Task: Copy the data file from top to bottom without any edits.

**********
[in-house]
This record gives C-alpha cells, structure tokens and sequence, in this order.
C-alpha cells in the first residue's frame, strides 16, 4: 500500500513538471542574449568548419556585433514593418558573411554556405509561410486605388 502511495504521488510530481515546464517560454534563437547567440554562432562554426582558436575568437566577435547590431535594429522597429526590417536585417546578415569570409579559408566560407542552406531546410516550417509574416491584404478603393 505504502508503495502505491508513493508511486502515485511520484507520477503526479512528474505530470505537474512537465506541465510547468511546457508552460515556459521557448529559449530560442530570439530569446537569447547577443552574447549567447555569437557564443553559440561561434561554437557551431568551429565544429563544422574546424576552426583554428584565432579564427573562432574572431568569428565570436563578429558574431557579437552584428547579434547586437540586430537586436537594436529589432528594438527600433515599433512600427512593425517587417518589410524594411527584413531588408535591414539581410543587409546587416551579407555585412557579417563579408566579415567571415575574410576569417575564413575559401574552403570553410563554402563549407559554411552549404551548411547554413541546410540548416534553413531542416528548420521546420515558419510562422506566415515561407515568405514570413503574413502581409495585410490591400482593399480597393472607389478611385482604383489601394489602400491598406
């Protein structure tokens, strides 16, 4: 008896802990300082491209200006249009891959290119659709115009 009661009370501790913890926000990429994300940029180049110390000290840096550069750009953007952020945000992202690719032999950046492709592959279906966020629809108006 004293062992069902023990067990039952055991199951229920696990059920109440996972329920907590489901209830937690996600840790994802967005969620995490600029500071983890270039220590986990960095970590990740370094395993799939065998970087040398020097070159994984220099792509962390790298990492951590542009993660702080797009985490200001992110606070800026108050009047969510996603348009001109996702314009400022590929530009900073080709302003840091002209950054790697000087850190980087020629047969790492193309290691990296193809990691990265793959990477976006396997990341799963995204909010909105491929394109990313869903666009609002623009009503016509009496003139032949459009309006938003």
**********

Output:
[in-house]
This record gives C-alpha cells, structure tokens and sequence, in this order.
C-alpha cells in the first residue's frame, strides 16, 4: 500500500513538471542574449568548419556585433514593418558573411554556405509561410486605388 502511495504521488510530481515546464517560454534563437547567440554562432562554426582558436575568437566577435547590431535594429522597429526590417536585417546578415569570409579559408566560407542552406531546410516550417509574416491584404478603393 505504502508503495502505491508513493508511486502515485511520484507520477503526479512528474505530470505537474512537465506541465510547468511546457508552460515556459521557448529559449530560442530570439530569446537569447547577443552574447549567447555569437557564443553559440561561434561554437557551431568551429565544429563544422574546424576552426583554428584565432579564427573562432574572431568569428565570436563578429558574431557579437552584428547579434547586437540586430537586436537594436529589432528594438527600433515599433512600427512593425517587417518589410524594411527584413531588408535591414539581410543587409546587416551579407555585412557579417563579408566579415567571415575574410576569417575564413575559401574552403570553410563554402563549407559554411552549404551548411547554413541546410540548416534553413531542416528548420521546420515558419510562422506566415515561407515568405514570413503574413502581409495585410490591400482593399480597393472607389478611385482604383489601394489602400491598406
């Protein structure tokens, strides 16, 4: 008896802990300082491209200006249009891959290119659709115009 009661009370501790913890926000990429994300940029180049110390000290840096550069750009953007952020945000992202690719032999950046492709592959279906966020629809108006 004293062992069902023990067990039952055991199951229920696990059920109440996972329920907590489901209830937690996600840790994802967005969620995490600029500071983890270039220590986990960095970590990740370094395993799939065998970087040398020097070159994984220099792509962390790298990492951590542009993660702080797009985490200001992110606070800026108050009047969510996603348009001109996702314009400022590929530009900073080709302003840091002209950054790697000087850190980087020629047969790492193309290691990296193809990691990265793959990477976006396997990341799963995204909010909105491929394109990313869903666009609002623009009503016509009496003139032949459009309006938003």